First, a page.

It was 16 years ago that Charley Cullen Walters touched down in Sydney as a college student about to spend the school year studying abroad. While his peers were ready to party, he had more than cans of Fosters on his mind.

“They all went straight to the beach and I went straight to the Olympics office,” said the now 37-year-old Walters, founder and chief executive officer of West Hollywood PR firm CW3PR.

Walters timed his trip to coincide with the 2000 Summer Olympics, where his volunteer experience would serve as the launch pad to his attendance at eight consecutive Summer and Winter Games. He returned a few weeks ago from a monthlong stay in Rio de Janiero, where he produced content for Bravo, the Advocate, and People magazine while riding a wave of what he called physical and emotional highs.

“It’s hard for me to say it’s mixing work and fun, because to me it’s all fun,” said Walters.

The diversity of the games, the enthusiasm of Brazilian fans, and the record number of LGBT athletes at this year’s games made Rio one of Walters’ favorites Olympics yet. And while the events are over, his work continues. He brings together celebrities and Olympic athletes in a series of events he calls “Gold Meets Golden” during the Hollywood awards season.

“I like to say I’ve become a gold medal spectator and journalist,” he said.

Casting Call

Mike Stommel, founder and chief executive of Lucky Break PR in the Fairfax District, got a glimpse of what it’s like to audition for a commercial thanks to his sister, Allison Paisley.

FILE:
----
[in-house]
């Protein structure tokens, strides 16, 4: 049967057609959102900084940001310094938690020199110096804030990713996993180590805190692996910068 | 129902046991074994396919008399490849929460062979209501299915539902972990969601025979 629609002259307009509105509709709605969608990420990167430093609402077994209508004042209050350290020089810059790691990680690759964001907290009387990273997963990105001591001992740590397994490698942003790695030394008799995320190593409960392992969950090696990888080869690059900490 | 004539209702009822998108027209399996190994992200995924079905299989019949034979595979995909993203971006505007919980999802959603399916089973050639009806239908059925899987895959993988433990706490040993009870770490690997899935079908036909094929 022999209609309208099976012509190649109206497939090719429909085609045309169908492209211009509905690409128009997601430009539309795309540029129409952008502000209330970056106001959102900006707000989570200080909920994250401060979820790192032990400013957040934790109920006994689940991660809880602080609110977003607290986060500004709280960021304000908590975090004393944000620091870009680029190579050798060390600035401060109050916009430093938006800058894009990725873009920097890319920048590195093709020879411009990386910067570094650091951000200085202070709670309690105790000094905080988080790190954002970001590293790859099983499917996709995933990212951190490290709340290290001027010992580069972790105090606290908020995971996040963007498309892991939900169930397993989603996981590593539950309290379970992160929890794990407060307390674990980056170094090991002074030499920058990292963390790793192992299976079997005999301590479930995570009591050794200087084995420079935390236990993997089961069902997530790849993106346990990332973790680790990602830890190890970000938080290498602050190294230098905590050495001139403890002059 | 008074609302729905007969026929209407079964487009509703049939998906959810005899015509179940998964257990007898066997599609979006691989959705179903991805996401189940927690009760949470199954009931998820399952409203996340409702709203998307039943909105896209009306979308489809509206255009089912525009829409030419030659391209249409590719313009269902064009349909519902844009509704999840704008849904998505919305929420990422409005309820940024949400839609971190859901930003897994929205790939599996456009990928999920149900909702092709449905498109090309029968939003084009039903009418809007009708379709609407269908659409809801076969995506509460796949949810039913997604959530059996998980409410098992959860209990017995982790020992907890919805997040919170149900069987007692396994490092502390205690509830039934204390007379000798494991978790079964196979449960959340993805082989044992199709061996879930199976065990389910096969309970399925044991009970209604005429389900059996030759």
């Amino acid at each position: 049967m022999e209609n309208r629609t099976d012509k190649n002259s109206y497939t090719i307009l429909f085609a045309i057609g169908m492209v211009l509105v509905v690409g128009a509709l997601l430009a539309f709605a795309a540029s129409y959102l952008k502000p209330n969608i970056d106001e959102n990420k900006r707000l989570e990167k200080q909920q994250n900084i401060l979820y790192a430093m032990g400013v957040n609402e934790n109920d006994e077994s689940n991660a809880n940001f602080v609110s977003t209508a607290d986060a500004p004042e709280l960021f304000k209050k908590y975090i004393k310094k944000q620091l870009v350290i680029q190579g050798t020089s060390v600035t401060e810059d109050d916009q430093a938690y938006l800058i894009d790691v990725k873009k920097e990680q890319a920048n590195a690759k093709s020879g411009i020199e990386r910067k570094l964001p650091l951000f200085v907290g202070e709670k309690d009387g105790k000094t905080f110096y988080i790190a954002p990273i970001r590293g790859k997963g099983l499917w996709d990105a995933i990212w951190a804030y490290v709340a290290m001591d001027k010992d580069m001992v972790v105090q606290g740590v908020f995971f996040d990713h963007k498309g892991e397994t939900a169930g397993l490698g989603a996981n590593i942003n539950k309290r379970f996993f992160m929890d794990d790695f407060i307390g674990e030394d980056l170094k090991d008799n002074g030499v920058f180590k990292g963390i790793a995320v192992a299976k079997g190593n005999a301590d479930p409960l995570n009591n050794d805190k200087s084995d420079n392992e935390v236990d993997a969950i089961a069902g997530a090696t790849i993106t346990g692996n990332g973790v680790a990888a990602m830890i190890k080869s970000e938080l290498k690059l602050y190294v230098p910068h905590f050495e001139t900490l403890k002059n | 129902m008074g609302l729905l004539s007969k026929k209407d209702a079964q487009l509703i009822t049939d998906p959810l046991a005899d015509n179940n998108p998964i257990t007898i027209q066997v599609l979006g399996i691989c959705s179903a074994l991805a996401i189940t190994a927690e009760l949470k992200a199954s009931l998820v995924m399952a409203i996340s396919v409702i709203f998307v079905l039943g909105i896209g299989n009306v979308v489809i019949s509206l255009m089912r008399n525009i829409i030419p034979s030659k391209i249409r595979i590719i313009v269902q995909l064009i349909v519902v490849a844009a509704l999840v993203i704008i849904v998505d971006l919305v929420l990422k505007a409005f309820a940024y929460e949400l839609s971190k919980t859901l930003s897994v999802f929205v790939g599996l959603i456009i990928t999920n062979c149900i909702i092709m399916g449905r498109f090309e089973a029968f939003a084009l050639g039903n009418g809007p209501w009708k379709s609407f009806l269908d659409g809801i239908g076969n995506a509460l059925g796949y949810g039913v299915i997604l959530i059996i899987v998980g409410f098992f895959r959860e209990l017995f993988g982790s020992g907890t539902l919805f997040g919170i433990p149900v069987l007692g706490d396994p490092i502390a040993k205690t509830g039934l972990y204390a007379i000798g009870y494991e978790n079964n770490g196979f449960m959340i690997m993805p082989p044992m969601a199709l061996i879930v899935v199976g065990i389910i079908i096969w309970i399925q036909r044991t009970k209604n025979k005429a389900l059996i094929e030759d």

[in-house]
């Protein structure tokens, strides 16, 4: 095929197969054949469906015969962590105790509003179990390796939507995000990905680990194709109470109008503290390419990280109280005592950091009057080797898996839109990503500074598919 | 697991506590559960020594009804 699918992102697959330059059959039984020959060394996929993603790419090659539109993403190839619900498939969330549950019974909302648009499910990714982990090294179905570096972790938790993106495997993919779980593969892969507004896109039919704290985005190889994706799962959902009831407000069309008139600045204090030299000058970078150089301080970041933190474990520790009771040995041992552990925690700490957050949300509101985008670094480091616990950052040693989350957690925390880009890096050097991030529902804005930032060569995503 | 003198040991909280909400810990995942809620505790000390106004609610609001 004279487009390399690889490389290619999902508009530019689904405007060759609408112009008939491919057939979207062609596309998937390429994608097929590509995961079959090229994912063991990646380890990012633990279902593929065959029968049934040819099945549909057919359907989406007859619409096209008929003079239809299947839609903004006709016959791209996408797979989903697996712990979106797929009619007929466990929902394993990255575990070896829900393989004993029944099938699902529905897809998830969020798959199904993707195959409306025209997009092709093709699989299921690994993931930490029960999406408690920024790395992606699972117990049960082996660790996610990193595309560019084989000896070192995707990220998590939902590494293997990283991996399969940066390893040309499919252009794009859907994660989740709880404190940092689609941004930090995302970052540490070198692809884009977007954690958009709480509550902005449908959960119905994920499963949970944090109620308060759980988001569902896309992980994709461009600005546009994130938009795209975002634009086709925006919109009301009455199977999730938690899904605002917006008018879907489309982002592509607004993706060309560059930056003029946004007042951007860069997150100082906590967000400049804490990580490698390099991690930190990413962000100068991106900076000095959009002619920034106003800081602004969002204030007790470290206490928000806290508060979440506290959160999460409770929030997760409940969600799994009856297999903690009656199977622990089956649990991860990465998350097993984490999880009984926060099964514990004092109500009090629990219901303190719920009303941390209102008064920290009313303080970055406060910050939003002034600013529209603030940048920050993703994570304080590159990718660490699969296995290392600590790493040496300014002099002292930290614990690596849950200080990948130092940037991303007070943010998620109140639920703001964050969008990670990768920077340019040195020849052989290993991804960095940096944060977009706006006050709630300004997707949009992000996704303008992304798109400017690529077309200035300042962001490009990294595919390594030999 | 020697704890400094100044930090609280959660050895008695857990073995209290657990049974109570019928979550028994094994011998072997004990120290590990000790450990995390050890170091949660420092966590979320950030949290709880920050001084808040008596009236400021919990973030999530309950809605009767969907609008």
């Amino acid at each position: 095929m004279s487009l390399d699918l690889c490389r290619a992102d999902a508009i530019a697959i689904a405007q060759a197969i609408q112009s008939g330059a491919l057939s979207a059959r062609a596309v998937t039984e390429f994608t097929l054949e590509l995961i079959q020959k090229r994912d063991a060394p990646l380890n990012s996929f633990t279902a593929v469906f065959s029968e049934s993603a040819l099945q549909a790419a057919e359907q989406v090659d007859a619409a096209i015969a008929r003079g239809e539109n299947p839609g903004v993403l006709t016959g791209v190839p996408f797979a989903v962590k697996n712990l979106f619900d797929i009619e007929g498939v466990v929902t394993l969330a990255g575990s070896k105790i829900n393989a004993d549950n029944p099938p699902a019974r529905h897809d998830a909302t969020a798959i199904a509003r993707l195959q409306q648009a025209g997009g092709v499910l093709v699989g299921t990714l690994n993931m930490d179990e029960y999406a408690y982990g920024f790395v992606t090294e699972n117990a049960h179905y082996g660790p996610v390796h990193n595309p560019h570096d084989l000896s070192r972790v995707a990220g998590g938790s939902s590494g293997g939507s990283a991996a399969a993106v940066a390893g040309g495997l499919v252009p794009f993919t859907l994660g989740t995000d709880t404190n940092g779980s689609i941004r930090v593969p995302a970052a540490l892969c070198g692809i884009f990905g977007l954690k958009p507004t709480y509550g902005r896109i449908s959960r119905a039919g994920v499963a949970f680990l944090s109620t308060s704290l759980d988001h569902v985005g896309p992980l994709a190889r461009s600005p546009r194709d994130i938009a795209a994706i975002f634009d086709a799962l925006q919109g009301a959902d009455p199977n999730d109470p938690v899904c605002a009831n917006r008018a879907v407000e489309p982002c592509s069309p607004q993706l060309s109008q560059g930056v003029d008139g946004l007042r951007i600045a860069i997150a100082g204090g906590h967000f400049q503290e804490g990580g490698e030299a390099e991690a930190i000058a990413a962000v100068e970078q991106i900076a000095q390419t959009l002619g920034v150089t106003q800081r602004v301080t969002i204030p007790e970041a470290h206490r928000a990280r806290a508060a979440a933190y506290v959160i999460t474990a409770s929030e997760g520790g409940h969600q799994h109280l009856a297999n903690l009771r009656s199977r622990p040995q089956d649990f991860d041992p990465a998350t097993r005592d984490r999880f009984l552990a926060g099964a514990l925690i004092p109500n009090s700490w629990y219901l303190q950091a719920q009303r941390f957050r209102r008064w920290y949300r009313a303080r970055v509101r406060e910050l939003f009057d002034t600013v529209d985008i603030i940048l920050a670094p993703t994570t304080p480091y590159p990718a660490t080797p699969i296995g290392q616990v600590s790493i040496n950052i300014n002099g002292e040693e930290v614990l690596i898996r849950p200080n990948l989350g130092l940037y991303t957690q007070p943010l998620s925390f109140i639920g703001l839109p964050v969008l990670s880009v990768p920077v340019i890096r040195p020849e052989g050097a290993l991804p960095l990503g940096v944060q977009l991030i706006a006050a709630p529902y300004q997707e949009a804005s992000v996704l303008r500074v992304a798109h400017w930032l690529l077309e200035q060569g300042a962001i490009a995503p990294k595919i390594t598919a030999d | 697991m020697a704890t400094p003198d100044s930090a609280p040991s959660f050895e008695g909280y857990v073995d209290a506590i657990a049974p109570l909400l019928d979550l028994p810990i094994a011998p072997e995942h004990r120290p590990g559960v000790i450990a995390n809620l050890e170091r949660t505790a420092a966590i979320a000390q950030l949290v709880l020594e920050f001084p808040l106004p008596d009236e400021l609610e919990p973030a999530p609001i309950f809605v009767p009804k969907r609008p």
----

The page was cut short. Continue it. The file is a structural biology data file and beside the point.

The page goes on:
“My sister is an actress and works with a couple casting directors and they were looking for same-sex families,” said Stommel, 39, who’s married to Alfredo Diaz, who works in business development for El Segundo’s W.E. O’Neil Construction. “And she submitted us without me knowing.”

The role was for an Airbnb commercial that would run globally. At first, the audition started off simple with the casting director asking his husband and children, Jackson, 5, and Charlie, 8, a few questions.

“Then out of the blue, he’s like OK, I want you all to dance,” Stommel said. “Jackson wouldn’t do a thing and was hiding behind us and I was sweating because it was so hot in there.”

Stommel said even though they “bombed” the audition he would be open to the experience again.

“I think if it’s more organic where we’re not forced to do something like dance on cue I would be open to it,” he said.

Staff reporters Hayley Fox and Subrina Hudson contributed to this column. Page 3 is compiled by Editor Jonathan Diamond. He can be reached at

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